hrst: Absolutely correct: whether 'writing' digitally to RA4 paper or doing it the standard optical way there is STILL the process itself which imparts the 'tiny fog' I speak about.
BUT...if the color print is made in a printer, the color that is not wanted ('tiny fog layer') simply does not get put onto the paper because the white part does not get compromised by any chemical process: it STAYS pure white. THAT is where digital, at least theoretically, provides potentially purer colors. - David Lyga
Just watched an ad for nappi san, whitens fibres and removes stains. Should try it on paper. :P
Yes, but color pureness if a completely different matter than Dmin.
Originally Posted by David Lyga
Our eyes have an automatic exposure control, thus any constant amount of density is automatically corrected for IF there is no comparison point in the view at the same time. This trick is constantly used by varying the background color where the prints are mounted; the same prints look totally different when mounted on black instead of white. Mounting a print with limited Dmin on a very slightly gray background makes the print look same than mounting a print with a better Dmin to a white background.
Of course, there is a limit. If the Dmin is really bad, you will need special lighting and mounting place for the print which is not practical anymore. But as the Dmin in RA-4 process as well as Ilfochrome process (which "suffers" from exactly the same "problem") is quite near, or "near enough", to good white, the problem is obvious only when specially seeking for it by comparing to, for example, a copy paper filled with optical brighteners. Cutting the white borders "hides" the problem and so it becomes purely psychological, mattering only those who know it.
But in the end, as the photographs are a medium of visual art, the end result should be what matters. On the other hand, any technology has bunch of invisible problems you just don't know about.
Color pureness you are talking about, on the other hand, or how vivid and rich colors can be reproduced, is more dependent on the dye reflectance spectra.
I think that if the OP does not like the way type C prints look, he should print inkjets. But I have personally never had a problem with the way type C prints look, however, and neither does any photo gallery I know of that displays color work. They do, however, often have problems with inkjets. Even the OP said he didn't notice the fog until he compared it to a napkin or something. (I am paraphrasing from memory here; sorry if I got it wrong.) In that case, the old cliche should be applied: If it ain't broke, don't fix it.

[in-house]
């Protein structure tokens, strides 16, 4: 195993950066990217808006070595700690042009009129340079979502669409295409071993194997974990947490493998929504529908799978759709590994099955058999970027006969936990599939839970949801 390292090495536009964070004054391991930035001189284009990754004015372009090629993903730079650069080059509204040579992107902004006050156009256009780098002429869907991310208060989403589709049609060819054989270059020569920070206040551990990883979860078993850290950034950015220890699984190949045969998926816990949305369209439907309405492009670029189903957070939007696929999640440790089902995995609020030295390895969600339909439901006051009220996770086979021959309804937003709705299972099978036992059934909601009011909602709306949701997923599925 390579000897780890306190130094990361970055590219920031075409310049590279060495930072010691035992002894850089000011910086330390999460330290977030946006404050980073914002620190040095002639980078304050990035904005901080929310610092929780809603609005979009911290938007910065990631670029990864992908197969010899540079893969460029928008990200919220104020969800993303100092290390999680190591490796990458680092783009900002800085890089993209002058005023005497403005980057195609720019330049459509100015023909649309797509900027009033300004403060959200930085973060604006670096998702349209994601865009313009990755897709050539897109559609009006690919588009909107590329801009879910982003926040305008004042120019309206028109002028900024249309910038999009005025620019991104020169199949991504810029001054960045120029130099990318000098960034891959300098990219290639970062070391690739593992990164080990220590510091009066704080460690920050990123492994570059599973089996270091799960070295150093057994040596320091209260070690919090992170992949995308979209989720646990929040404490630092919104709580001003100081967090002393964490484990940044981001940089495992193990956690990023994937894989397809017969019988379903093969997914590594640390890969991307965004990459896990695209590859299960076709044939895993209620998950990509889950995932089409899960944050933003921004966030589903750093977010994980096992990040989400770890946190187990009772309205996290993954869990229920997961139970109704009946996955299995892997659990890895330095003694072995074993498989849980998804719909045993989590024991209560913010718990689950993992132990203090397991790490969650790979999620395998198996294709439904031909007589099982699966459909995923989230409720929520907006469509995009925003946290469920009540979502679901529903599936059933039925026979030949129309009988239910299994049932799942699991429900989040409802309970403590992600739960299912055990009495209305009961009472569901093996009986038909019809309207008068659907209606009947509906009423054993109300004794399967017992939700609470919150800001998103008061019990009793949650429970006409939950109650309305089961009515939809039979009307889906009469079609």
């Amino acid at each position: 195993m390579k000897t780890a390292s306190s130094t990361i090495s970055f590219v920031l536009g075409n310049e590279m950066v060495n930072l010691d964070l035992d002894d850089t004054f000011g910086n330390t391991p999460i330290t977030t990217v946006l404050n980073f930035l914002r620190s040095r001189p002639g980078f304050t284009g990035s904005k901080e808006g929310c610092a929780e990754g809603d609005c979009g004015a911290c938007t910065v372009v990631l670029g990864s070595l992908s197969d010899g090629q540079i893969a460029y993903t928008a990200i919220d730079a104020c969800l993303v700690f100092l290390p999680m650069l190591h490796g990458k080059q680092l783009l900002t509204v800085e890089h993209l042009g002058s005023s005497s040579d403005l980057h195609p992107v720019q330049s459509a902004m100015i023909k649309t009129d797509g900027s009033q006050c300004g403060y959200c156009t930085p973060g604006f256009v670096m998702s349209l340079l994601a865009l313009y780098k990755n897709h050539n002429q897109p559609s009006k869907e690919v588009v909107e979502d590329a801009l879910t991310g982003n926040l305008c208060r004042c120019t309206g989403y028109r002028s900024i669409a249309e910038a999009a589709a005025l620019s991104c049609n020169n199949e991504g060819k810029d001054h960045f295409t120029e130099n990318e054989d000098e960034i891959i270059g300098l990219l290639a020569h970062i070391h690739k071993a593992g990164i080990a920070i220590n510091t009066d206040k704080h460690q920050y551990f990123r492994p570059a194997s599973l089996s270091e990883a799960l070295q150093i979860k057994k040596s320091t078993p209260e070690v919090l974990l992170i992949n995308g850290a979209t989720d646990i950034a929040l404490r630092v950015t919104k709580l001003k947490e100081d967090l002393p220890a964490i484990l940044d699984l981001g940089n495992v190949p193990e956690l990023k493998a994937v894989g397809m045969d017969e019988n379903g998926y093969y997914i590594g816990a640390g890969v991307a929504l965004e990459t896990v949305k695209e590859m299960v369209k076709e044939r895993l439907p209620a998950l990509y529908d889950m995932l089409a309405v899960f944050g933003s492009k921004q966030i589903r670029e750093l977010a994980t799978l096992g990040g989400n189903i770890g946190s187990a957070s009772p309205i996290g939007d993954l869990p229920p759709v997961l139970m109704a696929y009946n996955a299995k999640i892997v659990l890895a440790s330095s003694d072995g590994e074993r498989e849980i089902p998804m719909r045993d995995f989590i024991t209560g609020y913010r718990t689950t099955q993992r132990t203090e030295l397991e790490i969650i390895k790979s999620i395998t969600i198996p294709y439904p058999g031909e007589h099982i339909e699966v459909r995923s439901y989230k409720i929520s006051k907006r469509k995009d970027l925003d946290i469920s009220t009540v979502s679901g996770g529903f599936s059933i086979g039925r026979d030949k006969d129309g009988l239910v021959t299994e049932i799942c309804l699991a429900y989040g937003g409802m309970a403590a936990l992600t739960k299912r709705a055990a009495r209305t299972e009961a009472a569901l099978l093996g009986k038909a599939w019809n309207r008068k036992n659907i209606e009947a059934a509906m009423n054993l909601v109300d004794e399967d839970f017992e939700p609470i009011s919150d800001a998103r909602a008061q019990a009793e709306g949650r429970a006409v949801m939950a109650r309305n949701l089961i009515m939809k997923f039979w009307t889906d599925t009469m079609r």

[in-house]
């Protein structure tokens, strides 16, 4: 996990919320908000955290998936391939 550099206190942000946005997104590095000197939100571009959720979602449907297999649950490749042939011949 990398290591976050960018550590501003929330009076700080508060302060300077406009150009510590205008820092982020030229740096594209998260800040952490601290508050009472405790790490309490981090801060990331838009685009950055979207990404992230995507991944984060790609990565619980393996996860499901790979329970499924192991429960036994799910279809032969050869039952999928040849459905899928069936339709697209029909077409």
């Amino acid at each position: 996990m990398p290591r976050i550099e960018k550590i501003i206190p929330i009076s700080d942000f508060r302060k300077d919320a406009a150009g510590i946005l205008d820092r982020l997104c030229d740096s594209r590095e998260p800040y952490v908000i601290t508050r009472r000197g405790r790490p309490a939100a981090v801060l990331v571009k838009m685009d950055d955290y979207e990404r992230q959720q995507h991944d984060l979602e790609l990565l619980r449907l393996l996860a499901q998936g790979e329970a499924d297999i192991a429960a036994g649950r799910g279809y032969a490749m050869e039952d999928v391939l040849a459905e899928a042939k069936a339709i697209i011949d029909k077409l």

Also, "digital print" and "inkjet print" are not synonymous, though they are often being used as such in this thread. (I would actually argue that there is no such thing as a "digital print," only a "print from digital," but I see no purpose in getting deep into that here.) Digital files may be printed a number of ways (inkjet, type C, type R, offset litho, screen print via printed-out transparency, alt process via inkjet negative, etc.), just as frames of film may be printed in various different ways (silver-gelatin, type C, type R, screen, offset litho, alt process, etc). The source of the image (film frame or digital file) is separate from printing processes, for the most part. I.e. You cannot tell whether the image was shot on film or digital simply by looking at what type of print it is on a gallery tag. I could label a print shot with my Nikon digital camera as a type R print if I had printed it via Lambda/Lightjet to Ilfochrome material. And I could label a print shot with my Nikon F an inkjet print if I scanned the film and made the print with an Epson.
The use of the phrase "digital print" to mean "inkjet print" can lead to a lot of ignorance and/or misunderstanding if it is read by people who are beginners in the craft.
To me, term "digital print" defaults to RA-4 laser exposed print, which is clearly the most common type of digital print made commercially.
But my point is that the term really shouldn't default to anything so specific – and that all prints are analog, regardless of the source or the image used to make the print. There is no such thing as a "digital print." There are such and such types of prints from such and such sources. Identifying the actual print process, regardless of whether the origin is digital or analog, is the important thing.
"Digital print" really ought to mean nothing except perhaps a sloppy way to say "print from digital." It ought not be synonymous with inkjets, Lightjets, or any other type of print.
You make a good point. Just because a print comes from a digital file does not make it a "digital print". Whatever it is, it is just another form of an analog print.
Digital print is of course a printout of pixel values, presented in numbers!